“What?” he asks as I purse my lips, thinking.

“Seems I’m a lot more hot-blooded than you are,” I say and quickly show him the screen, placing his hand in front of the lens.

He chews on his lip briefly and then places his hand against my forehead. It feels cool.

“Well you’re not hot…”

I shoot him a wry look.

“I mean, not internally hot. Outside is another matter.” He winks at me.

“Are you flirting with me again, Mr. Foray?”

“Again? Whatever do you–”

He’s interrupted by a wall of sound as all doors down the hallway suddenly swing open and bang against their walls. Simultaneously, the elevator behind us powers up with a thunderous whir, the doors closing quickly.

“It’s go time,” he says and we’re off down the hallway to the first door.

Dex is just about to enter the room when the door slams shut in his face, almost smashing his nose back into his skull. He gives me a scared look I don’t see on him too often. Probably the thought of having to get a nose job.

He goes for the handle and I’m right there at his side as he jangles it back and forth vigorously. It’s locked.

We dash for the next door and the same thing happens. Same with the last door after that. All doors locked. Nothing to explore.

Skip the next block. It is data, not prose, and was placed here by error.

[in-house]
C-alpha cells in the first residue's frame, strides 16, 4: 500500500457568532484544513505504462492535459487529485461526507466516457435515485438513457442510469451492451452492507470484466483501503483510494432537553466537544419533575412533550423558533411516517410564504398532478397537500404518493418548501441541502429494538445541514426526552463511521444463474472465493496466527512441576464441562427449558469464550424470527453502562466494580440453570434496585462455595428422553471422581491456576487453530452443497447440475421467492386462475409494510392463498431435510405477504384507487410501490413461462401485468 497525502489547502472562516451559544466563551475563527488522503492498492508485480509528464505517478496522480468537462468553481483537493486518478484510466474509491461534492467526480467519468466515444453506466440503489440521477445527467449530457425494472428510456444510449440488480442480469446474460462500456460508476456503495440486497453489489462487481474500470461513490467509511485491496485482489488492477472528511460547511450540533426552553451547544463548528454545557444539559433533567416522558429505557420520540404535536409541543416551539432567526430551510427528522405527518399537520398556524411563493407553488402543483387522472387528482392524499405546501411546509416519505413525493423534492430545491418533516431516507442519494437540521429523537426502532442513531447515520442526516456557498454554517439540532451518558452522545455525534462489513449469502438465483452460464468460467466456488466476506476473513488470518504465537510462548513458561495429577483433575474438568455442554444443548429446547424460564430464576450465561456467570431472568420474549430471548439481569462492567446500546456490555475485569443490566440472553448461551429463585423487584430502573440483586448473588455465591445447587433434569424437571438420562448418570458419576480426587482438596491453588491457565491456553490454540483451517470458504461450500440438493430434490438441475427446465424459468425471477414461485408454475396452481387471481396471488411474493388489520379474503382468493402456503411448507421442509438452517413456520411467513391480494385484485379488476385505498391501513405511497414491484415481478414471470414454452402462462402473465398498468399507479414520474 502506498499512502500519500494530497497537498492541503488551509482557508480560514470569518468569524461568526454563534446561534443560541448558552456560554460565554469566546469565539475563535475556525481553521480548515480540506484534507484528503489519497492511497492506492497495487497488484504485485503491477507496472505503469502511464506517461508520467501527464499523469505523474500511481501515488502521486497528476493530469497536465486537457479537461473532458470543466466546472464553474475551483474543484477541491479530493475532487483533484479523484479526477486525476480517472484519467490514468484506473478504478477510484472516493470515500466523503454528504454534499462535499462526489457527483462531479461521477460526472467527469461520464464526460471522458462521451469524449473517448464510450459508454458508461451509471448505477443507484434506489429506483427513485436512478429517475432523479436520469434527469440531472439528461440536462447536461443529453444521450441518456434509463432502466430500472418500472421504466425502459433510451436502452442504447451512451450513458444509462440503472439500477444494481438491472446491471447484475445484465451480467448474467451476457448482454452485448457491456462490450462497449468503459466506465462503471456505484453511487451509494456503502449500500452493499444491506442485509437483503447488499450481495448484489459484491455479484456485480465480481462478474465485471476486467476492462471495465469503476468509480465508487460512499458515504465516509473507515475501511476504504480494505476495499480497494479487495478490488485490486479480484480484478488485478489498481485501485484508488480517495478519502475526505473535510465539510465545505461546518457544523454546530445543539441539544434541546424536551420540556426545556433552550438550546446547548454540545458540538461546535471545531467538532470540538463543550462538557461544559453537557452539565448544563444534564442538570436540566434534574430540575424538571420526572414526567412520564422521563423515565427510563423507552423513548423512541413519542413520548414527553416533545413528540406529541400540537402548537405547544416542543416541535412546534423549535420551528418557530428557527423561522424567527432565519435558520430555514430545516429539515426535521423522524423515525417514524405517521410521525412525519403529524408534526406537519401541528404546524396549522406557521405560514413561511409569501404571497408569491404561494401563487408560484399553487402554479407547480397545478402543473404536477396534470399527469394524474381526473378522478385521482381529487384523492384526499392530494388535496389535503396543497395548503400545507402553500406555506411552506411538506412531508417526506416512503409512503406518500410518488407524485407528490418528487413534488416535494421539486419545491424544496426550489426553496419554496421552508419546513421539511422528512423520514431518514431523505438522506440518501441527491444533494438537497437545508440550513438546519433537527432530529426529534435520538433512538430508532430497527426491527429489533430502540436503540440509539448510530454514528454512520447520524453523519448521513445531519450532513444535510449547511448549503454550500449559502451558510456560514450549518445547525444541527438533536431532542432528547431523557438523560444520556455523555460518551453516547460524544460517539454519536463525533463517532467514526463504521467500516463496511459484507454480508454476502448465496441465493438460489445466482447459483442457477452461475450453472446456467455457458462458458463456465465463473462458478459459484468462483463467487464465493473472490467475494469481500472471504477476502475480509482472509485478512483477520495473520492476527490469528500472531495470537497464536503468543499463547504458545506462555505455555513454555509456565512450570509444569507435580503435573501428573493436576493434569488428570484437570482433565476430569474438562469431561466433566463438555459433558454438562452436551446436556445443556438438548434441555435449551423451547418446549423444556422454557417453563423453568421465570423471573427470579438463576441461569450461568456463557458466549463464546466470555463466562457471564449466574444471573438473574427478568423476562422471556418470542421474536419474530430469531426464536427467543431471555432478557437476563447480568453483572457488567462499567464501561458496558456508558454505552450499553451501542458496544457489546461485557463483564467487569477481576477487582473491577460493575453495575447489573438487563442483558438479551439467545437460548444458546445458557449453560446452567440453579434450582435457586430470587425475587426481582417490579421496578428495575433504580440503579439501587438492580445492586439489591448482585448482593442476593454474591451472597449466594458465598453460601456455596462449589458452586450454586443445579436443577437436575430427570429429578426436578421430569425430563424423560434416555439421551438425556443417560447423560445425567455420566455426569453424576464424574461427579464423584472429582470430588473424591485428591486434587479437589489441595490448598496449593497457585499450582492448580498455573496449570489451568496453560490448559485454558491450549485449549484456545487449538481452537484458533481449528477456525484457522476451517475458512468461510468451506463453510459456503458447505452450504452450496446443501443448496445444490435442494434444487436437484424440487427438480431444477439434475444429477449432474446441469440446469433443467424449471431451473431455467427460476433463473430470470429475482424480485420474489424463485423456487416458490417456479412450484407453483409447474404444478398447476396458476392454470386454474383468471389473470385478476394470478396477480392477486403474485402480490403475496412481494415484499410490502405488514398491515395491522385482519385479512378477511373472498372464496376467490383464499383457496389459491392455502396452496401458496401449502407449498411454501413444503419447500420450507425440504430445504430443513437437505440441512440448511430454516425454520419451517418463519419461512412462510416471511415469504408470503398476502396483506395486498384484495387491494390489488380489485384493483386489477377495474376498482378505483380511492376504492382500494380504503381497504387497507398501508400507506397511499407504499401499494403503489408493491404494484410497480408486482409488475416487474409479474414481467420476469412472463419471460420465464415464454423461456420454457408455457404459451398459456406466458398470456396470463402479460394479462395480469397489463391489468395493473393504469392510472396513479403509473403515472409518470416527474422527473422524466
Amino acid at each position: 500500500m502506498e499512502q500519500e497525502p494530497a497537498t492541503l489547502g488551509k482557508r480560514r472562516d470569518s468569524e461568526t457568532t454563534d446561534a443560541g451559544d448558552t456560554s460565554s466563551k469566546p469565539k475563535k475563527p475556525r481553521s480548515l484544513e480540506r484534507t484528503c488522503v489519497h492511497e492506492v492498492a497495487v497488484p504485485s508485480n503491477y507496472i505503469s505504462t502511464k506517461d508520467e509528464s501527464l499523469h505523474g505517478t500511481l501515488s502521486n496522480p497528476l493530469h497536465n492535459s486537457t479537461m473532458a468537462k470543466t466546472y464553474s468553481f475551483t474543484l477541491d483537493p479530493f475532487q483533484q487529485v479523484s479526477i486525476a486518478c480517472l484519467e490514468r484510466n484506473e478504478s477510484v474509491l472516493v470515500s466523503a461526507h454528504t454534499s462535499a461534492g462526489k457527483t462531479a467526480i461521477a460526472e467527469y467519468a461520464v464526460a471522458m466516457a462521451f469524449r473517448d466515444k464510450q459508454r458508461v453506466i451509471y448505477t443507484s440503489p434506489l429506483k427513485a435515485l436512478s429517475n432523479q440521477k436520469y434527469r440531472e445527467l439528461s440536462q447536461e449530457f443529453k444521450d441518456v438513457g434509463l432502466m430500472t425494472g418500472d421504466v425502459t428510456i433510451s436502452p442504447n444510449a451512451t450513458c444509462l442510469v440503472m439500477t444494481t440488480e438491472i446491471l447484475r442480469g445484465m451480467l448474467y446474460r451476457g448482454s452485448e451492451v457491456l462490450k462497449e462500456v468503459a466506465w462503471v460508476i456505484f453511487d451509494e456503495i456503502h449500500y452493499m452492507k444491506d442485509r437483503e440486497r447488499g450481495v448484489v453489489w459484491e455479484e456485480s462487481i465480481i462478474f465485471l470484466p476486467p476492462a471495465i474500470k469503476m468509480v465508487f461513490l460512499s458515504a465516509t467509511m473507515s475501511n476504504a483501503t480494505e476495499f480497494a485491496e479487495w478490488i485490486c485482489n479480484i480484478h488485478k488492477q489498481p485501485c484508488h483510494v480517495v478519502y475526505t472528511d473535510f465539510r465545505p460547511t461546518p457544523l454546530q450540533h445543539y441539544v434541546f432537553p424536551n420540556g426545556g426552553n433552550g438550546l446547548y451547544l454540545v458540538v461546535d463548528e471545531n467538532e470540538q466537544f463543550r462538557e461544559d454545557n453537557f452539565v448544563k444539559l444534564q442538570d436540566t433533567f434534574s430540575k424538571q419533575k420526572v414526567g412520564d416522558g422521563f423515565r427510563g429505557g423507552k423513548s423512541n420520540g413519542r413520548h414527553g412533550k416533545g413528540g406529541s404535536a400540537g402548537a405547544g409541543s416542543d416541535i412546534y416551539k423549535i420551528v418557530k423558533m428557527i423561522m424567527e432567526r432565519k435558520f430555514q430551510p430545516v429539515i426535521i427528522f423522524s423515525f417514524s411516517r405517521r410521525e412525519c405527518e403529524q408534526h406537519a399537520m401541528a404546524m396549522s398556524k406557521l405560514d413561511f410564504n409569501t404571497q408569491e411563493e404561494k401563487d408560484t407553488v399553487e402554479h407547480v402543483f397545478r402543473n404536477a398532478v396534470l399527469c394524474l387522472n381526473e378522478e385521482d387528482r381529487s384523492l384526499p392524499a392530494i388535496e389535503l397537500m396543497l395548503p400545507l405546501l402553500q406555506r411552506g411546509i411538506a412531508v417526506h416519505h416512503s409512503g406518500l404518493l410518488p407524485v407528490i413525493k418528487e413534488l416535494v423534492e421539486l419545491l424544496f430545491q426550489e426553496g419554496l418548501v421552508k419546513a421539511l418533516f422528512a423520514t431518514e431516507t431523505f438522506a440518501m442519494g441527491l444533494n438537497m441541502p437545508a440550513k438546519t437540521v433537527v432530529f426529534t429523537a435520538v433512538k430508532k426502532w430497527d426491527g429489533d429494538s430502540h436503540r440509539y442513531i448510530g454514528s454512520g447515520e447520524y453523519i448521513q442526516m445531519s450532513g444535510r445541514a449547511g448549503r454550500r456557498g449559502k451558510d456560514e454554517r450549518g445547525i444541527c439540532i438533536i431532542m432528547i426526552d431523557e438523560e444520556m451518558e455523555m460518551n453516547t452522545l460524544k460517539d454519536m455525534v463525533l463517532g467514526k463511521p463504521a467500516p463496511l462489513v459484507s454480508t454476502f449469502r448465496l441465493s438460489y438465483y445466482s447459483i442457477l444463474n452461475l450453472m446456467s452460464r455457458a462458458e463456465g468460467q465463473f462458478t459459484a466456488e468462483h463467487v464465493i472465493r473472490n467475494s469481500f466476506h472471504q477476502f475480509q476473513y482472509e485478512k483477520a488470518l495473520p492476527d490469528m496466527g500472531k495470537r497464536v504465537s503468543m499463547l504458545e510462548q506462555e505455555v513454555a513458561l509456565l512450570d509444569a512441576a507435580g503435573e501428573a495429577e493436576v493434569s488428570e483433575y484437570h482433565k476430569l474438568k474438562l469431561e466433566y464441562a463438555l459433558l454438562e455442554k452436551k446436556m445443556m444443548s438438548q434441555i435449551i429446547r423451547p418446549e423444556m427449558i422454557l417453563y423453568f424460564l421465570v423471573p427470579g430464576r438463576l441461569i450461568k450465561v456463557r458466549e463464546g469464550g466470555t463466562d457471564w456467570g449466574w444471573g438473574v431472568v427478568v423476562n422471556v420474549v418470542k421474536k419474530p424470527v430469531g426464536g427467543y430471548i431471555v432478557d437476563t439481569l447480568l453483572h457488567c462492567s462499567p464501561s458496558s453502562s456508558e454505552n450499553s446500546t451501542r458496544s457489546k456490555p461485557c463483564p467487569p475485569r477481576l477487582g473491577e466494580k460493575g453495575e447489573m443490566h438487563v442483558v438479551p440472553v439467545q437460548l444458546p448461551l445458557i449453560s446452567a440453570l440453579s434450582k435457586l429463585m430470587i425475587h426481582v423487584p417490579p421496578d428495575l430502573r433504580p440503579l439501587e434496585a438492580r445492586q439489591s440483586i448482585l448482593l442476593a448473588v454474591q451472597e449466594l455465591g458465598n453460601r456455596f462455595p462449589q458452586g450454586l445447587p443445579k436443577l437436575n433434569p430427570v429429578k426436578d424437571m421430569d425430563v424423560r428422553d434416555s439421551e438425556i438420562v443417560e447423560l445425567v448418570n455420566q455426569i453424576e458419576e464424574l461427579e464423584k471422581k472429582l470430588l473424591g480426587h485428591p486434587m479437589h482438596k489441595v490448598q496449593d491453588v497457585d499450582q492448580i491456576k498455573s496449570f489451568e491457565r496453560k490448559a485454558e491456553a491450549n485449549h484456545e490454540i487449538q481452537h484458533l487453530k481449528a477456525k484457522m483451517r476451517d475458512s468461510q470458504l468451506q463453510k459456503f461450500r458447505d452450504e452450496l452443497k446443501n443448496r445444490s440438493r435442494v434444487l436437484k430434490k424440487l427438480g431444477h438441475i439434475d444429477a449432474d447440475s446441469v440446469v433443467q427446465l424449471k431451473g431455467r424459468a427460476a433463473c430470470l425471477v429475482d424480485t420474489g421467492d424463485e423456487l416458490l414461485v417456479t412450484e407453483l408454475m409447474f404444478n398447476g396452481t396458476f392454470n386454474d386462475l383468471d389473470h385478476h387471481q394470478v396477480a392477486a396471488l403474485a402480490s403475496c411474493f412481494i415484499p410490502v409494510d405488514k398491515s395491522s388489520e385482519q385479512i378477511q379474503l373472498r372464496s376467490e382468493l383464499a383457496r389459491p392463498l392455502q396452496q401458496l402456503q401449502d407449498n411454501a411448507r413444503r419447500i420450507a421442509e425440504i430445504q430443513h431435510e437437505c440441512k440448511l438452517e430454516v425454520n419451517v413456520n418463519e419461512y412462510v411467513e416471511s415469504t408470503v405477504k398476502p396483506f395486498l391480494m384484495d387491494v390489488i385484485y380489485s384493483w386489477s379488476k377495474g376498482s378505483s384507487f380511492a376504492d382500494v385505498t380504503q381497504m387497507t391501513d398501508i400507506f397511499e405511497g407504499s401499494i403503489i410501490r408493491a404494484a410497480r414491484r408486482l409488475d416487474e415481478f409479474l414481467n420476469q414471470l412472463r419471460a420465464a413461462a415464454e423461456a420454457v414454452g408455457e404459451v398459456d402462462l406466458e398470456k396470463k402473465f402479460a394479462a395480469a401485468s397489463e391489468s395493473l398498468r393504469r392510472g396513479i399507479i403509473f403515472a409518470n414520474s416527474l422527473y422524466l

“Now what?” I mumble, feeling a familiar wave of cold snake around my feet and ankles. I point the infrared down at it, but it doesn’t register anything out of the ordinary.

Dex doesn’t say anything for awhile so I look up at him. His eyes are focused above him, at a loose-looking vent on the ceiling.

“Perry,” he says slowly, carefully.

I shake my head. “You’ve got to be kidding.”

He looks back at me and shrugs. “What’s the harm? I’ll just boost you up there. If you crawl around for a bit, you’ll probably end up in one of the other rooms and then you can open the door from the inside.”

“I...don’t even know what to say to that.”

“No? You usually have some sort of witty one-liner.”

“You go up there, Dex. There’s no way in hell I’m going.”

“You can’t hold me up and it’s too far for me to jump. Short man syndrome, remember?”

“You can’t hold me up.”

“Perry, for the last time, stop acting like you weigh one million pounds. You don’t. You’re as light as a feather.”

I let out a laugh. I can’t help myself.

“I’m not…anyway, even if you could push me up there, do you think I’d fit?”

“Again, Perry– ”

“And if I do get up there, do you think that aging duct would hold me? I’d come crashing through like a bag of bricks.”

“Stop using your non-existent weight problem as an excuse, just because you’re too chickenshit,” he challenges.

My mouth drops slightly. I am not chickentshit. And my weight problem isn’t non-existent.

“Fine,” I say and walk toward him. “If you don’t think it’s an issue, then away I go.”